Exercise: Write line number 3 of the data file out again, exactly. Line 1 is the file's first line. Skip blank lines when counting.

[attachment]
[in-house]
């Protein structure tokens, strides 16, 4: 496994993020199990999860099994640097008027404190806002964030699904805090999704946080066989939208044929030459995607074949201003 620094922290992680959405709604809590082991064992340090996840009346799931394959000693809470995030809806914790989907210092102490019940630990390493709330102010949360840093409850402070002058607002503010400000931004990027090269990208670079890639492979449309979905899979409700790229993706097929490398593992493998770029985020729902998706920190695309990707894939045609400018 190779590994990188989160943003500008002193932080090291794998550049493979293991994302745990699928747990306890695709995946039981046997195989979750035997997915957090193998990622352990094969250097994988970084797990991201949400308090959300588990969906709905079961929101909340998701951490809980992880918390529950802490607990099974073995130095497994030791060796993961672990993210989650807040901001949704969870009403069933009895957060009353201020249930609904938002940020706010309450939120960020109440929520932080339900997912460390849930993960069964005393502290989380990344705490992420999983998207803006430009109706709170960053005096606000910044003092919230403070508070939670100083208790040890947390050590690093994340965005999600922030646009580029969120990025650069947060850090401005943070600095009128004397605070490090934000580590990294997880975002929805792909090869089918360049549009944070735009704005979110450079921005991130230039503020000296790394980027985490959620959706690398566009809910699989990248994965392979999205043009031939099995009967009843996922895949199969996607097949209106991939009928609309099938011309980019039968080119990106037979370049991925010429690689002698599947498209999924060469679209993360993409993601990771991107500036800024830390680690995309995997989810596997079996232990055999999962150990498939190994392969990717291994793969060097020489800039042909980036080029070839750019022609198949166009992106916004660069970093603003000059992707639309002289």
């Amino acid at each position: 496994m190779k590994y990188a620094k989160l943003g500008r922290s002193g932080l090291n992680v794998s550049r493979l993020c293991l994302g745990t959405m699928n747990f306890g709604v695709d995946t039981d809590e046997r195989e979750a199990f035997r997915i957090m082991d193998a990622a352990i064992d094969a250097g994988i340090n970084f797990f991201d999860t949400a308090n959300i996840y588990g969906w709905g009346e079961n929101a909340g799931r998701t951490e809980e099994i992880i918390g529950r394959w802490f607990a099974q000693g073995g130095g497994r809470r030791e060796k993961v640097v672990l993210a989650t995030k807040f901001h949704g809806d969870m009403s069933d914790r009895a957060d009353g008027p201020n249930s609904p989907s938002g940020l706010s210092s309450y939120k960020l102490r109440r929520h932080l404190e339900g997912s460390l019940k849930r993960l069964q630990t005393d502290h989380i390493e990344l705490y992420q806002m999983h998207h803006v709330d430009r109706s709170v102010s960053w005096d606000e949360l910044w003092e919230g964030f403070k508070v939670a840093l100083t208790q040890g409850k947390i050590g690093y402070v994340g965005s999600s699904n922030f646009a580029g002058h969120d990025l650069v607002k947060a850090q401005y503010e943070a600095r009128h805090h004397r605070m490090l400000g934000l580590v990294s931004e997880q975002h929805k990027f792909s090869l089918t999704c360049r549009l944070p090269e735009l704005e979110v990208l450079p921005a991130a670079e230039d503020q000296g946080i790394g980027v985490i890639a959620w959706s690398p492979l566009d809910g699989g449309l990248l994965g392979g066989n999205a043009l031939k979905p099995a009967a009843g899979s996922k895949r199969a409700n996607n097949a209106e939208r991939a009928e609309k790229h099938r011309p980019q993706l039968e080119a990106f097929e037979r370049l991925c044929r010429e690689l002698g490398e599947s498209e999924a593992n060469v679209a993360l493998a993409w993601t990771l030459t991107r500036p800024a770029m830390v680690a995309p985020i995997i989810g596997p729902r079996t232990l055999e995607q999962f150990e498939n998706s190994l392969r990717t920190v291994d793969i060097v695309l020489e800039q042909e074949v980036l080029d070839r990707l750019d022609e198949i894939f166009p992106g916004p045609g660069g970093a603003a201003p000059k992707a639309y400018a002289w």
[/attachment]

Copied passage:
């Amino acid at each position: 496994m190779k590994y990188a620094k989160l943003g500008r922290s002193g932080l090291n992680v794998s550049r493979l993020c293991l994302g745990t959405m699928n747990f306890g709604v695709d995946t039981d809590e046997r195989e979750a199990f035997r997915i957090m082991d193998a990622a352990i064992d094969a250097g994988i340090n970084f797990f991201d999860t949400a308090n959300i996840y588990g969906w709905g009346e079961n929101a909340g799931r998701t951490e809980e099994i992880i918390g529950r394959w802490f607990a099974q000693g073995g130095g497994r809470r030791e060796k993961v640097v672990l993210a989650t995030k807040f901001h949704g809806d969870m009403s069933d914790r009895a957060d009353g008027p201020n249930s609904p989907s938002g940020l706010s210092s309450y939120k960020l102490r109440r929520h932080l404190e339900g997912s460390l019940k849930r993960l069964q630990t005393d502290h989380i390493e990344l705490y992420q806002m999983h998207h803006v709330d430009r109706s709170v102010s960053w005096d606000e949360l910044w003092e919230g964030f403070k508070v939670a840093l100083t208790q040890g409850k947390i050590g690093y402070v994340g965005s999600s699904n922030f646009a580029g002058h969120d990025l650069v607002k947060a850090q401005y503010e943070a600095r009128h805090h004397r605070m490090l400000g934000l580590v990294s931004e997880q975002h929805k990027f792909s090869l089918t999704c360049r549009l944070p090269e735009l704005e979110v990208l450079p921005a991130a670079e230039d503020q000296g946080i790394g980027v985490i890639a959620w959706s690398p492979l566009d809910g699989g449309l990248l994965g392979g066989n999205a043009l031939k979905p099995a009967a009843g899979s996922k895949r199969a409700n996607n097949a209106e939208r991939a009928e609309k790229h099938r011309p980019q993706l039968e080119a990106f097929e037979r370049l991925c044929r010429e690689l002698g490398e599947s498209e999924a593992n060469v679209a993360l493998a993409w993601t990771l030459t991107r500036p800024a770029m830390v680690a995309p985020i995997i989810g596997p729902r079996t232990l055999e995607q999962f150990e498939n998706s190994l392969r990717t920190v291994d793969i060097v695309l020489e800039q042909e074949v980036l080029d070839r990707l750019d022609e198949i894939f166009p992106g916004p045609g660069g970093a603003a201003p000059k992707a639309y400018a002289w």